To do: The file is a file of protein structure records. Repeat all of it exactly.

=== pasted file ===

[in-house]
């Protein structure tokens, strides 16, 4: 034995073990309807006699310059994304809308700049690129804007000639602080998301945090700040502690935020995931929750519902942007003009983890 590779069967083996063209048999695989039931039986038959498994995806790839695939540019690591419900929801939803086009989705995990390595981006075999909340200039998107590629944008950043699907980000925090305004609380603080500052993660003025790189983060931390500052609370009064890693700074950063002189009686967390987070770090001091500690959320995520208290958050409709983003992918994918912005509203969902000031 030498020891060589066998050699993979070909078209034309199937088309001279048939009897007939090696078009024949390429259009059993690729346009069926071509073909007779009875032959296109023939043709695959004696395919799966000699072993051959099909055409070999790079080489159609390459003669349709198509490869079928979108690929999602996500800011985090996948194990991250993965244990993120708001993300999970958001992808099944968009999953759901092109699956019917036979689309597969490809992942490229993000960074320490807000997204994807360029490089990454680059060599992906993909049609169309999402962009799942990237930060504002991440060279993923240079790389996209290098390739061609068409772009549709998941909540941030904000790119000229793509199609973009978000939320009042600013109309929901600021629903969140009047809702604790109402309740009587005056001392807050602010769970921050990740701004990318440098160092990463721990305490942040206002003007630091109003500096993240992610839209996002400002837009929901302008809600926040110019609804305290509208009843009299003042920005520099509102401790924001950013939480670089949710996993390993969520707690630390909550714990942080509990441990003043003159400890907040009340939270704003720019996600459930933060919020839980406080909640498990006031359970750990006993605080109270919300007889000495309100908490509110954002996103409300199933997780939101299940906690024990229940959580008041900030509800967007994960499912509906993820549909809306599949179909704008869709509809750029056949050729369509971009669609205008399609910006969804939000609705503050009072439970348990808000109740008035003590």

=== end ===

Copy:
[in-house]
């Protein structure tokens, strides 16, 4: 034995073990309807006699310059994304809308700049690129804007000639602080998301945090700040502690935020995931929750519902942007003009983890 590779069967083996063209048999695989039931039986038959498994995806790839695939540019690591419900929801939803086009989705995990390595981006075999909340200039998107590629944008950043699907980000925090305004609380603080500052993660003025790189983060931390500052609370009064890693700074950063002189009686967390987070770090001091500690959320995520208290958050409709983003992918994918912005509203969902000031 030498020891060589066998050699993979070909078209034309199937088309001279048939009897007939090696078009024949390429259009059993690729346009069926071509073909007779009875032959296109023939043709695959004696395919799966000699072993051959099909055409070999790079080489159609390459003669349709198509490869079928979108690929999602996500800011985090996948194990991250993965244990993120708001993300999970958001992808099944968009999953759901092109699956019917036979689309597969490809992942490229993000960074320490807000997204994807360029490089990454680059060599992906993909049609169309999402962009799942990237930060504002991440060279993923240079790389996209290098390739061609068409772009549709998941909540941030904000790119000229793509199609973009978000939320009042600013109309929901600021629903969140009047809702604790109402309740009587005056001392807050602010769970921050990740701004990318440098160092990463721990305490942040206002003007630091109003500096993240992610839209996002400002837009929901302008809600926040110019609804305290509208009843009299003042920005520099509102401790924001950013939480670089949710996993390993969520707690630390909550714990942080509990441990003043003159400890907040009340939270704003720019996600459930933060919020839980406080909640498990006031359970750990006993605080109270919300007889000495309100908490509110954002996103409300199933997780939101299940906690024990229940959580008041900030509800967007994960499912509906993820549909809306599949179909704008869709509809750029056949050729369509971009669609205008399609910006969804939000609705503050009072439970348990808000109740008035003590």